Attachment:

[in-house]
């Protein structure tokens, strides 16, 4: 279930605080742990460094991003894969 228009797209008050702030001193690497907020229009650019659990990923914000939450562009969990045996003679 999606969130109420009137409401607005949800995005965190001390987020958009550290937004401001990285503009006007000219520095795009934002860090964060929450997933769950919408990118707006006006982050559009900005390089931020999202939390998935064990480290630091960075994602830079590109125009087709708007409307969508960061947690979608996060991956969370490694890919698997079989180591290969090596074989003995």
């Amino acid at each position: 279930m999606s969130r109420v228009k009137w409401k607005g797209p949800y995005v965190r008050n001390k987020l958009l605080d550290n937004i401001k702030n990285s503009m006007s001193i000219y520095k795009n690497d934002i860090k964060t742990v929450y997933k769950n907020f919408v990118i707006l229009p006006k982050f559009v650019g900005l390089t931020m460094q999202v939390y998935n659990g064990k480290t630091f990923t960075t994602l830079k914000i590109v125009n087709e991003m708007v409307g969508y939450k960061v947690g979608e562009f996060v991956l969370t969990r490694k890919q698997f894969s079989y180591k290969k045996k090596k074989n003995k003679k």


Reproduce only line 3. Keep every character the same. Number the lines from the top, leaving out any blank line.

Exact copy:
């Amino acid at each position: 279930m999606s969130r109420v228009k009137w409401k607005g797209p949800y995005v965190r008050n001390k987020l958009l605080d550290n937004i401001k702030n990285s503009m006007s001193i000219y520095k795009n690497d934002i860090k964060t742990v929450y997933k769950n907020f919408v990118i707006l229009p006006k982050f559009v650019g900005l390089t931020m460094q999202v939390y998935n659990g064990k480290t630091f990923t960075t994602l830079k914000i590109v125009n087709e991003m708007v409307g969508y939450k960061v947690g979608e562009f996060v991956l969370t969990r490694k890919q698997f894969s079989y180591k290969k045996k090596k074989n003995k003679k």